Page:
2020 Toyota 4Runner vs. 2020 Subaru Ascent

Detailed Review, Specifications & Comparison

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Safety

© 1999 - 2019 Advanta-STAR Automotive Research. All rights reserved. This vehicle comparison and all of the content in it are provided only by license from Advanta-STAR Automotive Research Corporation of America. If you are not a legally licensed user of this vehicle comparison, it is against federal law to access it, copy it, forward it or use it in any manner whatsoever. Any unauthorized use of this vehicle comparison is a violation of U.S. and international law and is punishable criminally and civilly. 6IUEX-0KENZ 45.55.47.189 2019/10/14

The 4Runner Limited/Nightshade has standard Parking Assist Sonar to help warn the driver about vehicles, pedestrians or other obstacles behind or in front of their vehicle. The Ascent doesn’t offer a front parking aid.

The 4Runner’s driver alert monitor detects an inattentive driver then sounds a warning and suggests a break. According to the NHTSA, drivers who fall asleep cause about 100,000 crashes and 1500 deaths a year. The Ascent doesn’t offer a driver alert monitor.

Both the 4Runner and the Ascent have standard driver and passenger frontal airbags, front side-impact airbags, driver knee airbags, side-impact head airbags, front seatbelt pretensioners, height-adjustable front shoulder belts, plastic fuel tanks, four-wheel antilock brakes, traction control, electronic stability systems to prevent skidding, crash mitigating brakes, daytime running lights, lane departure warning systems, rearview cameras and available four-wheel drive.

Warranty

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Toyota pays for scheduled maintenance on the 4Runner for 2 years and 25000 miles. Toyota will pay for oil changes, lubrication and any other required maintenance. Subaru doesn’t pay scheduled maintenance for the Ascent.

There are almost 2 times as many Toyota dealers as there are Subaru dealers, which makes it much easier should you ever need service under the 4Runner’s warranty.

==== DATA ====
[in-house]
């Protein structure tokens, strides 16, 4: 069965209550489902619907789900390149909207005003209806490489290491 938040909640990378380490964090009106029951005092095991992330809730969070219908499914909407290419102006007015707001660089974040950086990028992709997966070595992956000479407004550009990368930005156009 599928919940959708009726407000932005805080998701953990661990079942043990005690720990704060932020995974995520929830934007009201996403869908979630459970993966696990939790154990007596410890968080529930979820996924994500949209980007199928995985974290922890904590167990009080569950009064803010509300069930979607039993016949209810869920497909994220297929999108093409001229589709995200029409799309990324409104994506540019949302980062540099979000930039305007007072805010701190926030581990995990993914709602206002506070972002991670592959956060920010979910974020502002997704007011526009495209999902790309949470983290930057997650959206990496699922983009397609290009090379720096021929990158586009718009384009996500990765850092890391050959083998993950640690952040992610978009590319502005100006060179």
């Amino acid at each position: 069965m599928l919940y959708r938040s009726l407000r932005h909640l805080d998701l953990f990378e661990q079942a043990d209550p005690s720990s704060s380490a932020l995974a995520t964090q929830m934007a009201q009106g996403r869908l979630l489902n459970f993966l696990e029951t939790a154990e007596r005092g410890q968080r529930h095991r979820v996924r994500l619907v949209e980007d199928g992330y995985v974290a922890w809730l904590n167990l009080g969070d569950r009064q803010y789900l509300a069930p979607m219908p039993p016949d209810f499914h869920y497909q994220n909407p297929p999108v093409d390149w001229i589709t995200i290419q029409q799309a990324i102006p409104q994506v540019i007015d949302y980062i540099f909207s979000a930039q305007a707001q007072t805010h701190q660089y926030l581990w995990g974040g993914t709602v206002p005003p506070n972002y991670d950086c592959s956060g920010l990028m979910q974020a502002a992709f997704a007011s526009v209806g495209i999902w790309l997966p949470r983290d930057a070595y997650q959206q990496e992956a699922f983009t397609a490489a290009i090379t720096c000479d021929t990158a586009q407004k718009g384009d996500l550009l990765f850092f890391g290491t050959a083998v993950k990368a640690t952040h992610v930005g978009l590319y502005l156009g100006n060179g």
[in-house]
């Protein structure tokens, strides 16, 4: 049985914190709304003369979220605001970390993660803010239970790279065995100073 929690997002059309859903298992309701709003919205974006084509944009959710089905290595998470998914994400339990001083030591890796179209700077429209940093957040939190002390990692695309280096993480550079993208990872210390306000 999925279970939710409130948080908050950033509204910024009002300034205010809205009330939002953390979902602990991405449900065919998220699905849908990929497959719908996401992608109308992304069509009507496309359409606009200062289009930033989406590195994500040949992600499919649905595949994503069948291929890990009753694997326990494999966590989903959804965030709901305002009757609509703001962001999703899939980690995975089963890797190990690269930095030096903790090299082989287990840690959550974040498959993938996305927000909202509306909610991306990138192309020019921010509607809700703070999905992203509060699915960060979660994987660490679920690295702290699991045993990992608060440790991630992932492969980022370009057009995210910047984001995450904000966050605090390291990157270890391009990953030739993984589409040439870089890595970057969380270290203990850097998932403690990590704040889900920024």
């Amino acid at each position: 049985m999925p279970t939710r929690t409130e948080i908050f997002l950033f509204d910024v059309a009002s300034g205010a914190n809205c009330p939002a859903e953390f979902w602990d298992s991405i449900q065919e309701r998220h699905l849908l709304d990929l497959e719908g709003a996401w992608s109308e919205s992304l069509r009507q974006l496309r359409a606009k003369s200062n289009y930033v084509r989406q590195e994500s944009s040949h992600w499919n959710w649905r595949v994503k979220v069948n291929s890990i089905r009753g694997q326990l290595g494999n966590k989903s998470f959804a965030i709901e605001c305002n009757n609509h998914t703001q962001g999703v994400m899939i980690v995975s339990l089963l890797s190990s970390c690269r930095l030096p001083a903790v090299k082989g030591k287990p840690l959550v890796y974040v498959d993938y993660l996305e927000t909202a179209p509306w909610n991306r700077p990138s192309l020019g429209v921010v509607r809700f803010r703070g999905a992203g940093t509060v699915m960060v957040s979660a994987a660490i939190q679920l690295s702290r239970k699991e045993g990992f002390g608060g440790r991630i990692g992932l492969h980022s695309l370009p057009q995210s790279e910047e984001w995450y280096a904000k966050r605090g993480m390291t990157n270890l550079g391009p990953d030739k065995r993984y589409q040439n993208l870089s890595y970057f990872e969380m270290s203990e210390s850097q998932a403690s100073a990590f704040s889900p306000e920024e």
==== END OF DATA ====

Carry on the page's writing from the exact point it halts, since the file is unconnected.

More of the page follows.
Reliability

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J.D. Power and Associates’ 2019 Initial Quality Study of new car owners surveyed provide the statistics that show that Toyota vehicles are better in initial quality than Subaru vehicles. J.D. Power ranks Toyota 8th in initial quality, above the industry average. With 23 more problems per 100 vehicles, Subaru is ranked 25th, below the industry average.

J.D. Power and Associates’ 2019 survey of the owners of three-year-old vehicles provides the long-term dependability statistics that show that Toyota vehicles are more reliable than Subaru vehicles. J.D. Power ranks Toyota second in reliability, above the industry average. With 28 more problems per 100 vehicles, Subaru is ranked 14th.

From surveys of all its subscribers, Consumer Reports’ December 2018 Auto Issue reports that Toyota vehicles are more reliable than Subaru vehicles. Consumer Reports ranks Toyota second in reliability. Subaru is ranked fourth.

Engine

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The 4Runner’s 4.0 DOHC V6 produces 10 more horsepower (270 vs. 260) and 1 lbs.-ft. more torque (278 vs. 277) than the Ascent’s 2.4 turbo 4 cyl.

As tested in Consumer Reports the Toyota 4Runner is faster than the Subaru Ascent:

4Runner

Ascent

Zero to 30 MPH

3 sec

3.3 sec

Zero to 60 MPH

7.7 sec

8 sec

Quarter Mile

16.1 sec

16.4 sec

Speed in 1/4 Mile

89.2 MPH

88 MPH

Fuel Economy and Range

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The 4Runner has 3.7 gallons more fuel capacity than the Ascent (23 vs. 19.3 gallons), for longer range between fill-ups.

Brakes and Stopping

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For better stopping power the 4Runner’s front brake rotors are larger than those on the Ascent:

4Runner

Ascent

Front Rotors

13.3 inches

13.1 inches

Tires and Wheels

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For better traction, the 4Runner’s tires are larger than the largest tires available on the Ascent (265/70R17 vs. 245/60R18).

The Toyota 4Runner’s wheels have 6 lugs for longer wheel bearing life, less chance of rotor warping and greater strength. The Subaru Ascent only has 5 wheel lugs per wheel.

The 4Runner has a standard full size spare tire so a flat doesn’t interrupt your trip. A full size spare isn’t available on the Ascent, it requires you to depend on a temporary spare, which limits mileage and speed before replacement.

Suspension and Handling

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The 4Runner TRD Off-Road/Venture offers active sway bars, which help keep it flat and controlled during cornering, but disconnect at lower speeds to smooth the ride and offer greater off-road suspension articulation. This helps keep the tires glued to the road on-road and off. The Ascent doesn’t offer an active sway bar system.

The 4Runner has engine speed sensitive variable-assist power steering, for low-effort parking, better control at highway speeds and during hard cornering, and a better feel of the road. The Ascent doesn’t offer variable-assist power steering.